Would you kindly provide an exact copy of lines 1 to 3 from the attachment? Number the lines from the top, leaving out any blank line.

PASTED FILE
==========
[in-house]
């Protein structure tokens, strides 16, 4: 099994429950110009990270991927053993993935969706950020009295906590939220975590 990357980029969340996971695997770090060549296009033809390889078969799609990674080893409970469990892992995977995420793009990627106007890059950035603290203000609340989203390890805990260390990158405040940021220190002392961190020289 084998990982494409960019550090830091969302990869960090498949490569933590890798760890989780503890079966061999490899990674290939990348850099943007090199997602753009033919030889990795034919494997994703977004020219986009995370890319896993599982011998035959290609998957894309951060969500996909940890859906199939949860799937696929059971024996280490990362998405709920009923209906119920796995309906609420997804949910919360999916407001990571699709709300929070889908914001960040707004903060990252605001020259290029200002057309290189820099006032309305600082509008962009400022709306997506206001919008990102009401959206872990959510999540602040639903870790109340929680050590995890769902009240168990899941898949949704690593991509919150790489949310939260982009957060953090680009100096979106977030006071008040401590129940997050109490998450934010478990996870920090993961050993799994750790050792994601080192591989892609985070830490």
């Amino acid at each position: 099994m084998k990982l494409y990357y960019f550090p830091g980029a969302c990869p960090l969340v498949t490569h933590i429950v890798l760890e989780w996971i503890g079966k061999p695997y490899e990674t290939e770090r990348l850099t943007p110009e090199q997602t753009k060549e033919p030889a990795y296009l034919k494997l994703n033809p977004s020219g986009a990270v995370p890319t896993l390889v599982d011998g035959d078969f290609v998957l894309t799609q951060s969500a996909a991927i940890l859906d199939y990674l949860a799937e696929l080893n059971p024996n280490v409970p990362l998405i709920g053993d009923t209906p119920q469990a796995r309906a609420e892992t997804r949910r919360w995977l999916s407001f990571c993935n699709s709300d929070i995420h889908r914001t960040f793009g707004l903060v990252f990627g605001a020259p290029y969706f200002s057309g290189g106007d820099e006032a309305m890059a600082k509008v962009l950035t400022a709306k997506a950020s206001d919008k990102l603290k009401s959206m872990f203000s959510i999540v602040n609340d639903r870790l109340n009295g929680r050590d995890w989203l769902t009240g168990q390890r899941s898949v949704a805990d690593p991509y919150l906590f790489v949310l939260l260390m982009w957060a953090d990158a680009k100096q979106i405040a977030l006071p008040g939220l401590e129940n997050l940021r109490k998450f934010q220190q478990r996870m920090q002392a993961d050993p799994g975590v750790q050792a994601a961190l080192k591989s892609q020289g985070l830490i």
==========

[in-house]
């Protein structure tokens, strides 16, 4: 099994429950110009990270991927053993993935969706950020009295906590939220975590 990357980029969340996971695997770090060549296009033809390889078969799609990674080893409970469990892992995977995420793009990627106007890059950035603290203000609340989203390890805990260390990158405040940021220190002392961190020289 084998990982494409960019550090830091969302990869960090498949490569933590890798760890989780503890079966061999490899990674290939990348850099943007090199997602753009033919030889990795034919494997994703977004020219986009995370890319896993599982011998035959290609998957894309951060969500996909940890859906199939949860799937696929059971024996280490990362998405709920009923209906119920796995309906609420997804949910919360999916407001990571699709709300929070889908914001960040707004903060990252605001020259290029200002057309290189820099006032309305600082509008962009400022709306997506206001919008990102009401959206872990959510999540602040639903870790109340929680050590995890769902009240168990899941898949949704690593991509919150790489949310939260982009957060953090680009100096979106977030006071008040401590129940997050109490998450934010478990996870920090993961050993799994750790050792994601080192591989892609985070830490």
């Amino acid at each position: 099994m084998k990982l494409y990357y960019f550090p830091g980029a969302c990869p960090l969340v498949t490569h933590i429950v890798l760890e989780w996971i503890g079966k061999p695997y490899e990674t290939e770090r990348l850099t943007p110009e090199q997602t753009k060549e033919p030889a990795y296009l034919k494997l994703n033809p977004s020219g986009a990270v995370p890319t896993l390889v599982d011998g035959d078969f290609v998957l894309t799609q951060s969500a996909a991927i940890l859906d199939y990674l949860a799937e696929l080893n059971p024996n280490v409970p990362l998405i709920g053993d009923t209906p119920q469990a796995r309906a609420e892992t997804r949910r919360w995977l999916s407001f990571c993935n699709s709300d929070i995420h889908r914001t960040f793009g707004l903060v990252f990627g605001a020259p290029y969706f200002s057309g290189g106007d820099e006032a309305m890059a600082k509008v962009l950035t400022a709306k997506a950020s206001d919008k990102l603290k009401s959206m872990f203000s959510i999540v602040n609340d639903r870790l109340n009295g929680r050590d995890w989203l769902t009240g168990q390890r899941s898949v949704a805990d690593p991509y919150l906590f790489v949310l939260l260390m982009w957060a953090d990158a680009k100096q979106i405040a977030l006071p008040g939220l401590e129940n997050l940021r109490k998450f934010q220190q478990r996870m920090q002392a993961d050993p799994g975590v750790q050792a994601a961190l080192k591989s892609q020289g985070l830490i």